Army Central Remains ‘Hotbed’ of Strategic Competition

Army Central Remains ‘Hotbed’ of Strategic Competition

Lt Gen. Clark speaks
Photo by: Mike Morones for AUSA

American soldiers continue to build relationships with allies and partners as the U.S. Army Central area of operations remains a “hotbed” of strategic competition, said Lt. Gen. Ronald Clark, commander of the Army service component command.

Army Central spans 21 countries and 4 million square miles in the Middle East, Central Asia and South Asia, and China’s interests in the region are “deep and enduring,” Clark said during a Warriors Corner presentation at the Association of the U.S. Army’s 2021 Annual Meeting and Exposition in Washington, D.C. Russia has been growing its presence in the region as well, he said.

“Our competitors are making moves that we must counter, and those moves are not being taken at random,” Clark said. “They’re meant to set conditions for future operations. China and Russia believe in practicing a hybrid form of warfare that will blur the lines between competition, crisis and conflict.”

Noting that “competition is a global issue,” he said that all of the Army’s theater commands “are wrestling with this problem,” since many of these actions will undoubtedly spill over to other regions.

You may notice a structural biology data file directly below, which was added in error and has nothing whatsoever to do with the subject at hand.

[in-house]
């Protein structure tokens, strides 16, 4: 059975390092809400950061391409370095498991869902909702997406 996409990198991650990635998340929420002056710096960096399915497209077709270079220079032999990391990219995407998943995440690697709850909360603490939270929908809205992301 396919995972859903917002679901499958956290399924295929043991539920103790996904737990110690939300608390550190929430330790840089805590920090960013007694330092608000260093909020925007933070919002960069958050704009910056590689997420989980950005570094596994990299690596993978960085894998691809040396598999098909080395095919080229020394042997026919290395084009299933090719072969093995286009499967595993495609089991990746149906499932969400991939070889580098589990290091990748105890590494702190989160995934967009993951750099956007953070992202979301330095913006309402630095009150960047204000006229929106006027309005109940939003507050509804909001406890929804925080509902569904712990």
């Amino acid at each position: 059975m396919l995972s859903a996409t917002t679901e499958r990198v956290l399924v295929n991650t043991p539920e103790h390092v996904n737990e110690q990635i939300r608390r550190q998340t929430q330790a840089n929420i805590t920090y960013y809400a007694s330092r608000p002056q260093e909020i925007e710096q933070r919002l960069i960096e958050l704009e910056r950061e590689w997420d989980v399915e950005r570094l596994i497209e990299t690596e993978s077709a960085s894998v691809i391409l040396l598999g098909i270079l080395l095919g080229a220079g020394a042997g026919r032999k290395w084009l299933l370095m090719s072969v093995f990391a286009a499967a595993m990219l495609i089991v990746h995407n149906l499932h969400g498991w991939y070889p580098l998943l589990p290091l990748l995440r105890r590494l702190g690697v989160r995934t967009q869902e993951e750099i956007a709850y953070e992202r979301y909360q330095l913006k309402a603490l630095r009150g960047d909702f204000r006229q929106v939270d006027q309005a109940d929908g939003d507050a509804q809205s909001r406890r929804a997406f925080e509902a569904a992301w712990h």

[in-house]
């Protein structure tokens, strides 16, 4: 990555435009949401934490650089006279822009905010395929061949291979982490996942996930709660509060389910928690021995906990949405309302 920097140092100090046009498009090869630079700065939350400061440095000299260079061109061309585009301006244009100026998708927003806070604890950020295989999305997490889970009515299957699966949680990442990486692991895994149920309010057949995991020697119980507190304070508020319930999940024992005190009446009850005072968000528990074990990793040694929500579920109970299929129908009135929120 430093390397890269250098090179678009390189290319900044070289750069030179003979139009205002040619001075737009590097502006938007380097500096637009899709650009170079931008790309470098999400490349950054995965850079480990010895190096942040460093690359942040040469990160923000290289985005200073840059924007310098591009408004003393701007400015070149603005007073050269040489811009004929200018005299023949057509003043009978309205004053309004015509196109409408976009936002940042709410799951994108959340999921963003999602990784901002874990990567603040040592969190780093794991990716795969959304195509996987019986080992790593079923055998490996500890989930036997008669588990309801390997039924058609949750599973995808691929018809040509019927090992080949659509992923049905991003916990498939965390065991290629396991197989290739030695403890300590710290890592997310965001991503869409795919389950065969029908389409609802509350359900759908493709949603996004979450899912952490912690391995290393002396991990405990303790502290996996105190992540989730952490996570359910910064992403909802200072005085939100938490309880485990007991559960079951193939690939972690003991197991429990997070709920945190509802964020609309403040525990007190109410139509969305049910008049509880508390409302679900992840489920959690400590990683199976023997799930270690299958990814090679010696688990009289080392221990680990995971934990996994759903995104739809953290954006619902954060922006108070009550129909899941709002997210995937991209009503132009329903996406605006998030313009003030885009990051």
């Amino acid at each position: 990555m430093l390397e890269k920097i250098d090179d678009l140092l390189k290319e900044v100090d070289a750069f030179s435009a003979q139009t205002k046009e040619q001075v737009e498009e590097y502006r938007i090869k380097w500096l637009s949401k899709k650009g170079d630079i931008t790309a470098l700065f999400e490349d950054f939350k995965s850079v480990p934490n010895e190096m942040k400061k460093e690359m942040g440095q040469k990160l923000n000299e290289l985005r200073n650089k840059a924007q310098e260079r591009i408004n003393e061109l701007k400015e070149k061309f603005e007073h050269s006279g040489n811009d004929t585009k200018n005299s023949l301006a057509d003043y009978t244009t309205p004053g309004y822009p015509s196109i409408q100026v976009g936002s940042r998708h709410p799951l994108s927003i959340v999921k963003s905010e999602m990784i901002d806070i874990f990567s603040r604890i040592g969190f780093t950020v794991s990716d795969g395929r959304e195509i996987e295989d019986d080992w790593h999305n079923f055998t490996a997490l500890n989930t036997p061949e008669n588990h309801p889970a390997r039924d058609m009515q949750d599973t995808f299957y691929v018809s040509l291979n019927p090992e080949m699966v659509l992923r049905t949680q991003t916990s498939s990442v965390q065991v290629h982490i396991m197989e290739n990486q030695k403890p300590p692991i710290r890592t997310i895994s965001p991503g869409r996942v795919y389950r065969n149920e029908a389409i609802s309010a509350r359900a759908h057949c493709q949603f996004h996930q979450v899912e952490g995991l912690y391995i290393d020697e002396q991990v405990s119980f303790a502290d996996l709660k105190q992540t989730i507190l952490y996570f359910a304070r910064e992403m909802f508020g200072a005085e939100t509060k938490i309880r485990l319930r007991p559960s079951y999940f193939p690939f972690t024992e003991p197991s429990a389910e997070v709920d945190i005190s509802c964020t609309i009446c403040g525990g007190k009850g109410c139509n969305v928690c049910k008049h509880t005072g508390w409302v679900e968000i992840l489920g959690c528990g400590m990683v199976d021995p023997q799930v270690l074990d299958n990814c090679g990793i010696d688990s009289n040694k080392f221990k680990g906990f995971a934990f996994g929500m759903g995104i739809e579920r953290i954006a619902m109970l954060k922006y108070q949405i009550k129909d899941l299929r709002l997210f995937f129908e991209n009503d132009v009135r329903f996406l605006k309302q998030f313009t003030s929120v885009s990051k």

Clark cautioned that America’s competitors “have the ability to disrupt coalition activities, should we choose to oppose their aggressive bottom line,” and outlined three priorities to position the command for the future.

Describing how tasks assigned to Army Central are based in doctrine as well as competition and deterrence theory, Clark emphasized the criticality of operating with joint partners during exercises such Bright Star, Eager Lion, Juniper Cobra, Inferno Creek, Iron Union and Steppe Eagle. 

Clark also highlighted opportunities for both indirect and direct competition, as well as quantifying the command’s contributions to the recent noncombatant evacuation operations in Afghanistan.

“The Middle East is always going to be a hotbed for strategic competition, and we as the United States Army, specifically at ARCENT, have an obligation to remain ready, because we may not have the time to get ready,” he said. “Again, that readiness is focused on deterring our competitors in the region, and if deterrence fails, it’s our duty to be prepared to fight and win.”

— Scott Gourley